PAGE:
Theology in the Contemporary World
Balanced, readable and well researched guide to some of the most important strands in theology today
Theology in the Contemporary World
By Ben Pugh
Reviewed by Alec Gilmore
Honest to God in the early 60s, followed by Vatican 2, initiated a total transformation of the theological landscape with long-term consequences not unlike Thatcherism in the world of economics, opening the door to significant progress on the one hand and re-evaluation of the past on the other. Nothing has been the same since.
Prior to 1960 theological education, excluded from some universities and with a limited presence in others, was the stock-in-trade of denominational colleges for vocational training. It was male, white and Anglo-Saxon with a strong Protestant component.
Today, despite the marked decline in vocational callings, biblical and religious studies thrive in many universities, and academic societies such as the Society for the Study of Theology and Society for Old Testament Study report increasing numbers. Theology is not only alive, it is thriving, as Third World theologians from Asia and Africa, Liberationists from Latin America and women from all over the world have all parked their tanks on the theological lawns.
Over the same period the world has thrown up a whole range of topics calling for theological reflection. Marriage is challenged by partnerships. Gay, lesbian and transgender relationships, unmentionable in the pre-1960s theological world, are now high on every church agenda.
Today must be one of the most exciting times to be teaching theology since the Reformation, but 'not if you happen to be in it' I can hear someone say. Challenging, yes. Demanding, certainly. But with so much uncertainty on so many fronts, it can be a headache for the teachers, a delicate debating point among students and and a nightmare for the 'GP' arriving in his first pastorate. Pugh's book is a contribution to fill the gap for the benefit of all.
In a Post-Christendom environment where Christianity is 'excluded from public life' and its followers marginalised, traditionalists will welcome the first three chapters on Christology (the Historical Jesus, the Holy Spirit and the Missional Church). In the next three chapters revisionists will warm to Pugh's treatment of Liberation Theology, Feminist Theology, and Theology and Sexuality, and hopefully both groups will do more than simply look over the wall at each other and endeavour to engage realistically. Each needs the other.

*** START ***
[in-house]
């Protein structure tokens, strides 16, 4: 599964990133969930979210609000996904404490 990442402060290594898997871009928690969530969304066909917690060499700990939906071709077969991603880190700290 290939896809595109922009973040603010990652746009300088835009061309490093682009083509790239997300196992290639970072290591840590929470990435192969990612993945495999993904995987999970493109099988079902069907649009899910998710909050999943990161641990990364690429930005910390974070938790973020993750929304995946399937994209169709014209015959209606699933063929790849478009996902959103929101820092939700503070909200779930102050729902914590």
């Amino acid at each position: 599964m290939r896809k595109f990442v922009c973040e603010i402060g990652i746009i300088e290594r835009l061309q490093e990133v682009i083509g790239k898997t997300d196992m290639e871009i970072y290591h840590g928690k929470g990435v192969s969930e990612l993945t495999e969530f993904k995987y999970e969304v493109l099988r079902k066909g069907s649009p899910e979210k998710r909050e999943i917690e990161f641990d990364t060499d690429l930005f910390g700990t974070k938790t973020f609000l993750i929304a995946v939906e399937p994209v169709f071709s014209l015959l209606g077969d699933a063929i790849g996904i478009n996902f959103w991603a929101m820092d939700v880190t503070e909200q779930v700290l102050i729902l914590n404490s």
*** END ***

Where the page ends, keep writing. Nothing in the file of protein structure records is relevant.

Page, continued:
Two final chapters tackle Postmodern Faith with a distinctly forward looking approach from where we are, and Nonviolent Atonement, supplementing atonement models from the past (notably Penal Substitution), with a developing threefold approach (Victory, Scapegoat and Healing) from the Nonviolent Atonement movement.
Pugh's choice of themes is the fruit of experience, research, observation and statistical study. It is something of a mixed bag (as the author is the first to admit) and is not intended to be comprehensive. How could it be? This is the world of 'work in progress' and needs no defence even if the list is incomplete (names I missed included Sugirtharajah, Song, Alter, Habel and Trible) and includes some angles (Liberation and Feminism in particular) perhaps better described as 'topics or traditions' rather than 'theologies' but which nevertheless provide a lens to review various theological issues.
The work is balanced, readable, relevant, well researched and documented, and can be warmly commended.
Alec Gilmore is a Baptist minister